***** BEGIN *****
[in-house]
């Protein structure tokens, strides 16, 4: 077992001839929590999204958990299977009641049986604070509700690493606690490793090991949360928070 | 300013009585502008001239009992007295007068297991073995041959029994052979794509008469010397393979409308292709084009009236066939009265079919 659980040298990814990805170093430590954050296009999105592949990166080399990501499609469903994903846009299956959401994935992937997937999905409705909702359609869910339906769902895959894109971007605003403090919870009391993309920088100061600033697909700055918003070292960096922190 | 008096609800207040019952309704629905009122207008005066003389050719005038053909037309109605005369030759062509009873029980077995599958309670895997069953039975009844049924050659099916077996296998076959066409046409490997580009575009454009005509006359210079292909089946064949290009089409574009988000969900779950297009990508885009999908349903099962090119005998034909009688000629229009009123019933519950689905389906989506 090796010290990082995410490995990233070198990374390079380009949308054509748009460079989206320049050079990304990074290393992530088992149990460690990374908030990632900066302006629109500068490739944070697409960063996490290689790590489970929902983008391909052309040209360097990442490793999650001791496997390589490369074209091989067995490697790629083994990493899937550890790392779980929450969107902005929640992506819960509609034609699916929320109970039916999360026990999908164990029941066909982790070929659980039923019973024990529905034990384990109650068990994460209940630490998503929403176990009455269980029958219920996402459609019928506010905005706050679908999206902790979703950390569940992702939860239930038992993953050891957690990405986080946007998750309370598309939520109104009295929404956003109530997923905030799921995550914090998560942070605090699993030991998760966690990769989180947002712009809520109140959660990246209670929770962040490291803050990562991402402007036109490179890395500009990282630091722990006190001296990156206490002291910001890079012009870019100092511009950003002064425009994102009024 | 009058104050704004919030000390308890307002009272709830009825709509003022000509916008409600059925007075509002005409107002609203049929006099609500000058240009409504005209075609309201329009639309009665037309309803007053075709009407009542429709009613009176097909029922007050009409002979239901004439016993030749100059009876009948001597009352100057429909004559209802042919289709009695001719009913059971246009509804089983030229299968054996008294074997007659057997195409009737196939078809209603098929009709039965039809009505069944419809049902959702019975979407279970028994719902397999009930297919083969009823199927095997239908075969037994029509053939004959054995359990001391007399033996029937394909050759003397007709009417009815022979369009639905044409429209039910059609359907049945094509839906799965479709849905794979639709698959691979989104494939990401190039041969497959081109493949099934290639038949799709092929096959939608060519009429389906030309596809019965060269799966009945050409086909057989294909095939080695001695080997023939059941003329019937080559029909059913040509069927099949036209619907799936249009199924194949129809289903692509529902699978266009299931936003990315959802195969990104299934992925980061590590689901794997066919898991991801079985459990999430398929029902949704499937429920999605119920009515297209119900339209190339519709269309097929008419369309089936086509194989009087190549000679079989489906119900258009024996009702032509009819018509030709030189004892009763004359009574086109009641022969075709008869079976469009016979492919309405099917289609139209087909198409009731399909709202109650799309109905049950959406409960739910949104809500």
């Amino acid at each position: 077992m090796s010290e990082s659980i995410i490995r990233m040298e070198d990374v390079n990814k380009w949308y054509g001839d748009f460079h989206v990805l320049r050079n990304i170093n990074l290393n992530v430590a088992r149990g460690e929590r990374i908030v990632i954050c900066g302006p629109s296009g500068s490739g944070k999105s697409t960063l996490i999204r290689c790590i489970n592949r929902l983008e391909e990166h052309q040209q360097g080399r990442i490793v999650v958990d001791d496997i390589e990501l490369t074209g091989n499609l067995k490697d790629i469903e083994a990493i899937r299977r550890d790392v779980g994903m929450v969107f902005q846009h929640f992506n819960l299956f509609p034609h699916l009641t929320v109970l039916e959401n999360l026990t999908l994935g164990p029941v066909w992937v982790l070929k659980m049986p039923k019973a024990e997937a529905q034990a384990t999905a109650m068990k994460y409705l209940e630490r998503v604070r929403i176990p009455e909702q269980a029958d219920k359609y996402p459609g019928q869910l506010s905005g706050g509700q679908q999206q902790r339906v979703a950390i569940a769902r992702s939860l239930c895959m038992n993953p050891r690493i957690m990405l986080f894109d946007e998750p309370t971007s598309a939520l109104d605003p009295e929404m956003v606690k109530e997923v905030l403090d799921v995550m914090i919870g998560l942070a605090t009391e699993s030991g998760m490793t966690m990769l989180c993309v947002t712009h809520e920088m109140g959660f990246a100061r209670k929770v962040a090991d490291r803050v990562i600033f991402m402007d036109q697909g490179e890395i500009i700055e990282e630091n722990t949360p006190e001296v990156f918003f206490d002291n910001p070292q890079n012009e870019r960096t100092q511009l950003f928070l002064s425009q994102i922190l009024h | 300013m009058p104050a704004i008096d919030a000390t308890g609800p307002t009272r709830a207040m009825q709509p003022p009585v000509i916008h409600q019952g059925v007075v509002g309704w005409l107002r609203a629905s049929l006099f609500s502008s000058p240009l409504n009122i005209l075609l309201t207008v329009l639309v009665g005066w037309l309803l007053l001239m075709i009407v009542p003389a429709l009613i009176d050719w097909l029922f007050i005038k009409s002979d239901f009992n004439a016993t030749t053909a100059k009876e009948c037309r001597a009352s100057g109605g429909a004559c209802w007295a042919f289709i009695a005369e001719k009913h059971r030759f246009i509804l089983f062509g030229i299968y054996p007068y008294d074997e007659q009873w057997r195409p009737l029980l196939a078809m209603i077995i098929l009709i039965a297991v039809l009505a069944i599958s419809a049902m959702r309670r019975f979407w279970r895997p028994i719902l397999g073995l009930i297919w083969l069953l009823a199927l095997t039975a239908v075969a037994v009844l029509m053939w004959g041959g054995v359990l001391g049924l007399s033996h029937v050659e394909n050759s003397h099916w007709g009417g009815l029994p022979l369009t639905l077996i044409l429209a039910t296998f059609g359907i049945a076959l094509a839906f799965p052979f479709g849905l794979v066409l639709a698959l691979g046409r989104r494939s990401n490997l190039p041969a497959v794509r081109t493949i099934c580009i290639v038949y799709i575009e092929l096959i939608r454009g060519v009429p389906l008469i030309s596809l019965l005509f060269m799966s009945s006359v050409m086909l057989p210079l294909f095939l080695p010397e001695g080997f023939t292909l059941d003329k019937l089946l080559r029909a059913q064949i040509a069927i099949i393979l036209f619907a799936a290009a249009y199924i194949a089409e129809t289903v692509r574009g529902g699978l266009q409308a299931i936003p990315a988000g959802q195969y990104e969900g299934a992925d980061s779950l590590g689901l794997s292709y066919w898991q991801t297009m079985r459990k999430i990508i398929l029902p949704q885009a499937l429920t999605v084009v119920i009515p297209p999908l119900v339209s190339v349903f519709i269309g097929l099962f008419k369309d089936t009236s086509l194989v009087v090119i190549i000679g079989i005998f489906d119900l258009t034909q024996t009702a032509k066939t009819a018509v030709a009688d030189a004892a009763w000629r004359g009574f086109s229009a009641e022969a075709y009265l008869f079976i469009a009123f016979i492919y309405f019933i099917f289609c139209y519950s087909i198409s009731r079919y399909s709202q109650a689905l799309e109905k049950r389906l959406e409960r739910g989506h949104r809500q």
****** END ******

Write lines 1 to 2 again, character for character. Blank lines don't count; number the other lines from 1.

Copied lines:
[in-house]
């Protein structure tokens, strides 16, 4: 077992001839929590999204958990299977009641049986604070509700690493606690490793090991949360928070 | 300013009585502008001239009992007295007068297991073995041959029994052979794509008469010397393979409308292709084009009236066939009265079919 659980040298990814990805170093430590954050296009999105592949990166080399990501499609469903994903846009299956959401994935992937997937999905409705909702359609869910339906769902895959894109971007605003403090919870009391993309920088100061600033697909700055918003070292960096922190 | 008096609800207040019952309704629905009122207008005066003389050719005038053909037309109605005369030759062509009873029980077995599958309670895997069953039975009844049924050659099916077996296998076959066409046409490997580009575009454009005509006359210079292909089946064949290009089409574009988000969900779950297009990508885009999908349903099962090119005998034909009688000629229009009123019933519950689905389906989506 090796010290990082995410490995990233070198990374390079380009949308054509748009460079989206320049050079990304990074290393992530088992149990460690990374908030990632900066302006629109500068490739944070697409960063996490290689790590489970929902983008391909052309040209360097990442490793999650001791496997390589490369074209091989067995490697790629083994990493899937550890790392779980929450969107902005929640992506819960509609034609699916929320109970039916999360026990999908164990029941066909982790070929659980039923019973024990529905034990384990109650068990994460209940630490998503929403176990009455269980029958219920996402459609019928506010905005706050679908999206902790979703950390569940992702939860239930038992993953050891957690990405986080946007998750309370598309939520109104009295929404956003109530997923905030799921995550914090998560942070605090699993030991998760966690990769989180947002712009809520109140959660990246209670929770962040490291803050990562991402402007036109490179890395500009990282630091722990006190001296990156206490002291910001890079012009870019100092511009950003002064425009994102009024 | 009058104050704004919030000390308890307002009272709830009825709509003022000509916008409600059925007075509002005409107002609203049929006099609500000058240009409504005209075609309201329009639309009665037309309803007053075709009407009542429709009613009176097909029922007050009409002979239901004439016993030749100059009876009948001597009352100057429909004559209802042919289709009695001719009913059971246009509804089983030229299968054996008294074997007659057997195409009737196939078809209603098929009709039965039809009505069944419809049902959702019975979407279970028994719902397999009930297919083969009823199927095997239908075969037994029509053939004959054995359990001391007399033996029937394909050759003397007709009417009815022979369009639905044409429209039910059609359907049945094509839906799965479709849905794979639709698959691979989104494939990401190039041969497959081109493949099934290639038949799709092929096959939608060519009429389906030309596809019965060269799966009945050409086909057989294909095939080695001695080997023939059941003329019937080559029909059913040509069927099949036209619907799936249009199924194949129809289903692509529902699978266009299931936003990315959802195969990104299934992925980061590590689901794997066919898991991801079985459990999430398929029902949704499937429920999605119920009515297209119900339209190339519709269309097929008419369309089936086509194989009087190549000679079989489906119900258009024996009702032509009819018509030709030189004892009763004359009574086109009641022969075709008869079976469009016979492919309405099917289609139209087909198409009731399909709202109650799309109905049950959406409960739910949104809500």